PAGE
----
How can policymakers adequately regulate nanomaterials if they don’t know what’s out here to regulate? This post is the second in a series of updates on the contentious technological development known as nanomaterials.
At the heart of nanotechnology regulation is a need for information. Information is the key to developing appropriate regulatory tools to protect workers and the environment from unwanted effects of nanomaterials, ensuring consumers can make educated choices, expanding scientific knowledge by prioritizing research needs, and understanding the complex risks of exposure to nanotechnology.
Thus far, voluntary information gathering schemes have proved ineffective in collecting this important information, as many actors in the industry are not willing to reveal what they deem to be business secrets. The development of mandatory registers is therefore the only viable way of collecting relevant information for regulators.
In 2009, a public discussion on the availability of nano information concluded with a call to establish mandatory registers. Three years later, CIEL, in collaboration with BUND Friends of the Earth Germany and ClientEarth, suggested increased market surveillance through stricter labeling requirements and a mandatory EU nanomaterials register in a report titled High time to act on nanomaterials. This call was further extended and refined in a new report from SSNC. Now five years later, this goal still has not been realized, although some EU Member states have begun to implement national registers.
In February 2012, France became the first country in the world to make information on nanomaterials mandatory (the French register only covers nanomaterials, not the consumer products containing them), setting the stage for future nano registers. The data is annually submitted to the French National Agency for Food Safety, Environment, and Labour, with non-compliance resulting in (rather weak) financial penalties. The reporting requirements for nanomaterial substances include the identity of the declarant, information about the properties of the nanomaterial, uses of the substance, and the identity of the professional users to whom the declarant transferred the substance (which is kept as confidential business information). Registered nanomaterials are given a single identification number that follows them all the way through the supply chain. The register has been successful in providing the French government with useful information, and other countries have started to follow suit; Belgium and Denmark have both recently adopted mandatory nanomaterial reporting schemes.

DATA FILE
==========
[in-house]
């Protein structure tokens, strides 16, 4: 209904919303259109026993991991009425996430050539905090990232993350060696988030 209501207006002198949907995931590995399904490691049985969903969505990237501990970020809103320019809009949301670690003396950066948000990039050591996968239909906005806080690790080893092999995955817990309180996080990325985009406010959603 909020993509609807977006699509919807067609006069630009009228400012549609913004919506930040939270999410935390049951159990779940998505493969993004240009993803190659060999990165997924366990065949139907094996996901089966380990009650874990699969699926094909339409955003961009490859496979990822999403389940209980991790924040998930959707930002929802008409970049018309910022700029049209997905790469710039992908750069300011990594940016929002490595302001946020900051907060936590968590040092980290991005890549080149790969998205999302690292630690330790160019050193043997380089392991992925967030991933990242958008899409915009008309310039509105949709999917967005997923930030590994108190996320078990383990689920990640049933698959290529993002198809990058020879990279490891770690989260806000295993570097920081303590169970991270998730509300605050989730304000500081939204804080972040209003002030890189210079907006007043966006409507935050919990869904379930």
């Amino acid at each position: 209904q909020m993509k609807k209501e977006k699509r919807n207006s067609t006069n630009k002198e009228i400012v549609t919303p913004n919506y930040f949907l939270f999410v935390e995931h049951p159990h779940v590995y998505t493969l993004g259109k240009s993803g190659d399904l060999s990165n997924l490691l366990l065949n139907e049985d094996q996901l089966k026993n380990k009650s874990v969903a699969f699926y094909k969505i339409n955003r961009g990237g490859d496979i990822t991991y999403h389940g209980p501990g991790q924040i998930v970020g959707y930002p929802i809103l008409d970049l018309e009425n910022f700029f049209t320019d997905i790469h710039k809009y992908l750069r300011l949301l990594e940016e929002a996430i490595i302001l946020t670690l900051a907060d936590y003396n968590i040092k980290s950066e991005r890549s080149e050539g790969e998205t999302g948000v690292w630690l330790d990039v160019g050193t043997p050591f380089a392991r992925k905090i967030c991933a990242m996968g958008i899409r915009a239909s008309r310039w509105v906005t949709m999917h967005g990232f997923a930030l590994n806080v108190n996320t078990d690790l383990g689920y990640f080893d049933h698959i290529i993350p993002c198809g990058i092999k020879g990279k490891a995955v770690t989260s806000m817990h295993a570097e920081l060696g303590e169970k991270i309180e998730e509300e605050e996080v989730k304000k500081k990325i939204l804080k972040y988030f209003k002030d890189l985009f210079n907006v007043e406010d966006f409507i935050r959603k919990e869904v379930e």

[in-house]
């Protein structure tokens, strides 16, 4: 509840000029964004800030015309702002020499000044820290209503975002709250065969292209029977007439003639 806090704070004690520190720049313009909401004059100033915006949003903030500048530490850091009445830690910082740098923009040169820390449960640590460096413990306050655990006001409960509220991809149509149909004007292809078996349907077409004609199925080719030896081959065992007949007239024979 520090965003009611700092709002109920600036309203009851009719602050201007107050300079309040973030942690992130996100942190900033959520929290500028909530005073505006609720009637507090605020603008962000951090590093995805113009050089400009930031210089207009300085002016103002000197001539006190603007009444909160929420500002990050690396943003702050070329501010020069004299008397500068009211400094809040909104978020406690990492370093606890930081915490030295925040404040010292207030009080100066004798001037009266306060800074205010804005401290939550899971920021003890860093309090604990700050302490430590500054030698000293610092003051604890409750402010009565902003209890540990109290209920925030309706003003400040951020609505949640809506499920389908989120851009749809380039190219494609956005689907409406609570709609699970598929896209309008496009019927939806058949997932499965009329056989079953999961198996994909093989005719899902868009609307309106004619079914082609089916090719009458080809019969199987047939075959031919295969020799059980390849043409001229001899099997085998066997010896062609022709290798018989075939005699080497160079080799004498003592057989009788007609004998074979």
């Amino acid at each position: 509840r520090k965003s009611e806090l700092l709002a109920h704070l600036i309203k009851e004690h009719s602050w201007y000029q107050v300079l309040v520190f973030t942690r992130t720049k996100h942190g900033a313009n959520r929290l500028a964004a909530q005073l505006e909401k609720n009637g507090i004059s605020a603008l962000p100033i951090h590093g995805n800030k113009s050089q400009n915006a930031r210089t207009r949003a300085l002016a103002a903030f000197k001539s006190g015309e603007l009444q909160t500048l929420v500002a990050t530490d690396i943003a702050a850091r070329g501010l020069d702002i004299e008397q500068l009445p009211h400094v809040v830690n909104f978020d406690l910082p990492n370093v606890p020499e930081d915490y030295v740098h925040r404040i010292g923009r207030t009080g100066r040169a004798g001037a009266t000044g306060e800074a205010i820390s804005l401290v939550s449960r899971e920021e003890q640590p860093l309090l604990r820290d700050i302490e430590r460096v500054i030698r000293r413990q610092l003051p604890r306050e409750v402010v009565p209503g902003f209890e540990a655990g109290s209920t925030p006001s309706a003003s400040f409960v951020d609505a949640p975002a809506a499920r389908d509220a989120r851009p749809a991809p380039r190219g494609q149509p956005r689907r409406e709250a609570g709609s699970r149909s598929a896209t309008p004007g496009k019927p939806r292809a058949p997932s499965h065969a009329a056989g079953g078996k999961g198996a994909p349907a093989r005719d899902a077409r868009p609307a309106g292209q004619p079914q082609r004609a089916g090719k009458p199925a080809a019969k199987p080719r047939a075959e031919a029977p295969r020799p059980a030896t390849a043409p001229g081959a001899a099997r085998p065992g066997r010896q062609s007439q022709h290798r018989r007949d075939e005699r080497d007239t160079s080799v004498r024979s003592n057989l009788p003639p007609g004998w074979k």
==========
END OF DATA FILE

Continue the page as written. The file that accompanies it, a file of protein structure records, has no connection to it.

Belgium, the second country to adopt a mandatory nano register, hopes the register will improve the ability of health and safety officials to respond to potentially hazardous nanomaterials, ensure higher safety standards, and strengthen trust in the new technology. The data will begin to be collected on January 1, 2016 and e-submitted by the same date in 2017. The obligation to register covers both substances and mixtures containing nanomaterials. The register excludes cosmetic, biocides, medications, food products, and paints.